Keywords: Tax Competition, Minimum Taxation, Corporate Tax Reform, International Taxation; competition game; policy objective; corporate tax reform; best response; country benefit; residence country; Corporate income tax; Competition; Tax avoidance; Global
    Date: 2021–10–22
  2. By: Advani, Arun (University of Warwick, CAGE Research Centre, the Institute for Fiscal Studies, and the LSE International Inequalities Institute)
    Abstract: Capital gains are particularly complex to tax given their infrequency, the different ways in which they are generated, and worries about harming productivity. There are theoretical arguments in support of everything from zero rates to high rates of tax on capital. In this paper, I first discuss the impact of capital gains on inequality, which often motivates discussions about how gains should be taxed. I then set out the principles that determine how gains should be taxed, in particular how the tax rate should relate to income tax rates. I propose that capital gains tax rates be equalized with income tax rates, subject to provisions to allow gains to be ‘smoothed’ over time and to remove inflation from the tax base. I highlight key transitional issues in moving to such a tax structure. Finally, I discuss the specific lessons for Canada.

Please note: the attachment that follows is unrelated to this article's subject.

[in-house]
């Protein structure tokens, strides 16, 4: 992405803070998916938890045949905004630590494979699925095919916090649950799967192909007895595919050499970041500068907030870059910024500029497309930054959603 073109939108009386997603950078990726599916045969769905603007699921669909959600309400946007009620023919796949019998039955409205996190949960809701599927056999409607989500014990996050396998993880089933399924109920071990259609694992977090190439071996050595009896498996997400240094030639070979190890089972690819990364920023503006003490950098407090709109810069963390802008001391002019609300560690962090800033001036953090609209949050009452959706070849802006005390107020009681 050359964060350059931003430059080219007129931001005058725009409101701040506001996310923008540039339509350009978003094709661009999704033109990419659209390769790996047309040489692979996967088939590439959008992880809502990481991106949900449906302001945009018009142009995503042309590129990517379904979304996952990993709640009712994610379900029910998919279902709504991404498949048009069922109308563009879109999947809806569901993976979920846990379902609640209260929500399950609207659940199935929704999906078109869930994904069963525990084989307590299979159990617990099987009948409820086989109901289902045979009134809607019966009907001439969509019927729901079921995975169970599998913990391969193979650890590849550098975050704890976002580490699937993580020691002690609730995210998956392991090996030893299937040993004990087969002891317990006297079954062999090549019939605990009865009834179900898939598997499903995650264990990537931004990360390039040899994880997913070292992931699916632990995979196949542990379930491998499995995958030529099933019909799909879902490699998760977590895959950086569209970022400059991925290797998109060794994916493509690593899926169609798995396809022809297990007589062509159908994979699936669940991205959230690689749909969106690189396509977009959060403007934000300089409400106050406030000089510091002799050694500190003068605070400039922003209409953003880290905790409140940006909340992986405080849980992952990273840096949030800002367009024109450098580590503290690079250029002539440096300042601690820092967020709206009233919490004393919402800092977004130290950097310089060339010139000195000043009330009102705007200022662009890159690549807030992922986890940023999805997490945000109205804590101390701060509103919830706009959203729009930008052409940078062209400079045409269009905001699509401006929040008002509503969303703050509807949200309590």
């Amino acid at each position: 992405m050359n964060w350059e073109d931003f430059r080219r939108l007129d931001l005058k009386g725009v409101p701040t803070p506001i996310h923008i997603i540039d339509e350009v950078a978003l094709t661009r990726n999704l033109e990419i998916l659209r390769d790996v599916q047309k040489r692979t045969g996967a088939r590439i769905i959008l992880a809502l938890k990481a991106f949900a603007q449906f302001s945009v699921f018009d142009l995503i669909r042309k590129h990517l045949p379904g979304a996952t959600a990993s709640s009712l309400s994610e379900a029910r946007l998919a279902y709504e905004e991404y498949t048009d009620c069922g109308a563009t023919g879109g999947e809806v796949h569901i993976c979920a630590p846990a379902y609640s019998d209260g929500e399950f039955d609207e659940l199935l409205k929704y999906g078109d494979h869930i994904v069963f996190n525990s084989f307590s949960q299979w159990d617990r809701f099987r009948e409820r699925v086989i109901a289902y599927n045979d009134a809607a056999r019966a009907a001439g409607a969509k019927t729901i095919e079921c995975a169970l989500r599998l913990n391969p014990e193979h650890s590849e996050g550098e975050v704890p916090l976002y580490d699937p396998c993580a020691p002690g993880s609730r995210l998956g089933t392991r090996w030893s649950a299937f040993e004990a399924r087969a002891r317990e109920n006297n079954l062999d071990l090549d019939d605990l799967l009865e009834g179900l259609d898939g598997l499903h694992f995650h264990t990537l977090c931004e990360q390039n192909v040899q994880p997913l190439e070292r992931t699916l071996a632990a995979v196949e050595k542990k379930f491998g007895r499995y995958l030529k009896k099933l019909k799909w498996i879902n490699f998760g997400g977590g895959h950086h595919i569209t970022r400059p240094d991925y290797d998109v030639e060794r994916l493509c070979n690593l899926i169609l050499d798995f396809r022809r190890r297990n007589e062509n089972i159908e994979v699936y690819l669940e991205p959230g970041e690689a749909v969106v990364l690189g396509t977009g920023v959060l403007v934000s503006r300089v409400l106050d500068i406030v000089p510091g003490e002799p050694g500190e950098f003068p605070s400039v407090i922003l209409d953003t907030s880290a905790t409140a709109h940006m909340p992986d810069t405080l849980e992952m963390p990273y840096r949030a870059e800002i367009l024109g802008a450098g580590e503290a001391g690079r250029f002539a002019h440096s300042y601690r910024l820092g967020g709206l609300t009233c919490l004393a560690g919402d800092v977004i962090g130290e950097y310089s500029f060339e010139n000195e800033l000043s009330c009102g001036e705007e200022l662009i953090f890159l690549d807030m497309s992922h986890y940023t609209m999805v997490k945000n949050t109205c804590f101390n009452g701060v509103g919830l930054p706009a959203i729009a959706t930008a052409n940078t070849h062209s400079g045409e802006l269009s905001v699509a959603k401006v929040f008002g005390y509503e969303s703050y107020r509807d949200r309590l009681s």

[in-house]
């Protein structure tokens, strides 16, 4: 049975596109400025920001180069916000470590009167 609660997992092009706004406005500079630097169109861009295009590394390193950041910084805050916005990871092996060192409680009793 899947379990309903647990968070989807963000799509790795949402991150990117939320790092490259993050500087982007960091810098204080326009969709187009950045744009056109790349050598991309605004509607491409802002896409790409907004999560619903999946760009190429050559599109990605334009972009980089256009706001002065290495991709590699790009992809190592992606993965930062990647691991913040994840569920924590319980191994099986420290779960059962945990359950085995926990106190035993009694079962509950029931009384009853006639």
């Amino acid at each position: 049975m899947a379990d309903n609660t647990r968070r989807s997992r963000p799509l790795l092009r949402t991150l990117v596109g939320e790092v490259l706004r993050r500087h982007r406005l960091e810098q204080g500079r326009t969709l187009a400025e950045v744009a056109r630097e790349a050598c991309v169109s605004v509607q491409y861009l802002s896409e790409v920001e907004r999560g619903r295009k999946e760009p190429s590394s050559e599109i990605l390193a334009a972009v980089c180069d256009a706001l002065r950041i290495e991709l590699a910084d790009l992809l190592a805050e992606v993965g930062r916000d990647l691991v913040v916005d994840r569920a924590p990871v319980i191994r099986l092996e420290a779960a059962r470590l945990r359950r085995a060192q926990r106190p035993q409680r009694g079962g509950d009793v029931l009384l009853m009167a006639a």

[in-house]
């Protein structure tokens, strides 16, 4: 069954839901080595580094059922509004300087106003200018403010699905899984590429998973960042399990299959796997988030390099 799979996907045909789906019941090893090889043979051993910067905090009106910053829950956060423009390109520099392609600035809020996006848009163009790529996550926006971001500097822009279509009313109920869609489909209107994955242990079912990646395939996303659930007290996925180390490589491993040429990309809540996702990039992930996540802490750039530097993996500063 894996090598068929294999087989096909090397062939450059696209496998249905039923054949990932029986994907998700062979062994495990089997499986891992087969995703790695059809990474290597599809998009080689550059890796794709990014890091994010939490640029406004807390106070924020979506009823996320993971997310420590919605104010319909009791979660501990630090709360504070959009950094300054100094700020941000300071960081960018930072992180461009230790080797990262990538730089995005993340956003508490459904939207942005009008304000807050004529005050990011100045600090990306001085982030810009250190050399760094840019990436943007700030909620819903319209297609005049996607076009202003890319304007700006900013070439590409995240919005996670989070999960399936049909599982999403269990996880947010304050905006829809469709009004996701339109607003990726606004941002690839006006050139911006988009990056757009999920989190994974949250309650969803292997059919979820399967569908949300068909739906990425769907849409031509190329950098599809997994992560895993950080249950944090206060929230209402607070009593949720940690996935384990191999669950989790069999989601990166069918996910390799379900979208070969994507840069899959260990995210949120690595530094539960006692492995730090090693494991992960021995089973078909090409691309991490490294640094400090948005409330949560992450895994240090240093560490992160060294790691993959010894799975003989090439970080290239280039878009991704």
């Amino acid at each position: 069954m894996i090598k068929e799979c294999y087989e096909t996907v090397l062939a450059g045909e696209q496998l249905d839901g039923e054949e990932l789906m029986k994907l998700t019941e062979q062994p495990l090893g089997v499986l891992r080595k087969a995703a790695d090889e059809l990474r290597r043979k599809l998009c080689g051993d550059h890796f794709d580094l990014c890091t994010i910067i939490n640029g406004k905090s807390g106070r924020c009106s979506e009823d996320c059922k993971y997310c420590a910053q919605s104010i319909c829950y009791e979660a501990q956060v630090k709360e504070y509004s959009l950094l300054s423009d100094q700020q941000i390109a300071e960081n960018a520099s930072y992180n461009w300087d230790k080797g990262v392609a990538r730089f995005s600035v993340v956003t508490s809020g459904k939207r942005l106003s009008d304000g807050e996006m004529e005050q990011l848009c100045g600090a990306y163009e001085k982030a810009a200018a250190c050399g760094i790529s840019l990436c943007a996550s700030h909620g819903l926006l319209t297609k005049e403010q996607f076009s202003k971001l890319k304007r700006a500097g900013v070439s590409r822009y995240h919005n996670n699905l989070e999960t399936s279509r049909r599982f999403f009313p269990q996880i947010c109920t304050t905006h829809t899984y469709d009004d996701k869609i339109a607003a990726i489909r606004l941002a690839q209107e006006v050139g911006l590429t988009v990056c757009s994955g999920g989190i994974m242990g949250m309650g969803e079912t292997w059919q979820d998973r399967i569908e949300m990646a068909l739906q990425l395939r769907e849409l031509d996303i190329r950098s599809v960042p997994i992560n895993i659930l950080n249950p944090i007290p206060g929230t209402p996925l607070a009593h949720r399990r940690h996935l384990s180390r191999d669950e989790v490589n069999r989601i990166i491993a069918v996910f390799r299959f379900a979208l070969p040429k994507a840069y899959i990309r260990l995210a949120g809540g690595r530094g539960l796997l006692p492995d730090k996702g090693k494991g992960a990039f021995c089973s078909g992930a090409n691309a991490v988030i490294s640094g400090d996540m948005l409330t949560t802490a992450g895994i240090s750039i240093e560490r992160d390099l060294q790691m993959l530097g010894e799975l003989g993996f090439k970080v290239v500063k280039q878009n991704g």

Keywords: JEL Classification: R12, C18, C59
    Date: 2021
  3. By: Mehmet Ayaz; Lea Fricke; Clemens Fuest; Dominik Sachs
    Abstract: The COVID-19 pandemic has led to an increase in public debt in most countries. This will increase fiscal pressure in the future. We study how the shape of the optimal nonlinear income tax schedule is affected by this increase. We calibrate the workhorse optimal income tax model to five European countries: France, Germany, Italy, Spain and the UK. Applying an inverse-optimum approach to the pre COVID-19 economies we obtain the Pareto weights implicitly applied by the different countries. We then ask how the schedule of marginal and average tax rates should be optimally adjusted to the increase in fiscal pressure. For all countries, we find that the increase in fiscal pressure leads to a less progressive optimal tax schedule both in terms of marginal and average tax rates.
    Keywords: fiscal pressure, optimal taxation
    JEL: H21 H23
    Date: 2021
  4. By: Jiao Li; Duccio Gamannossi Degl'Innocenti; Matthew D. Rablen
    Abstract: Recent years have witnessed the growth of mass-marketed tax avoidance schemes aimed at the middle (not top) of the income distribution, with significant implications for tax revenue. We examine the consequences, for the structure of income tax, and for tax authority anti-avoidance efforts, of tax avoidance of this type. In a model that allows for both demand- and supply-side considerations, we find that (1) there is an endogenous threshold income below which taxpayers do not avoid, and above which they avoid maximally; (2) the per-dollar price of tax avoidance is decreasing in income under progressive taxation; (3) endogenous adjustments in the price of avoidance make supply less responsive to anti-avoidance activity than thought previously; and (4) that avoidance may drive a non-monotone (Laffer) relationship between tax rates and tax revenue. The findings suggest that new approaches to anti-avoidance, beyond legal enforcement, may be needed.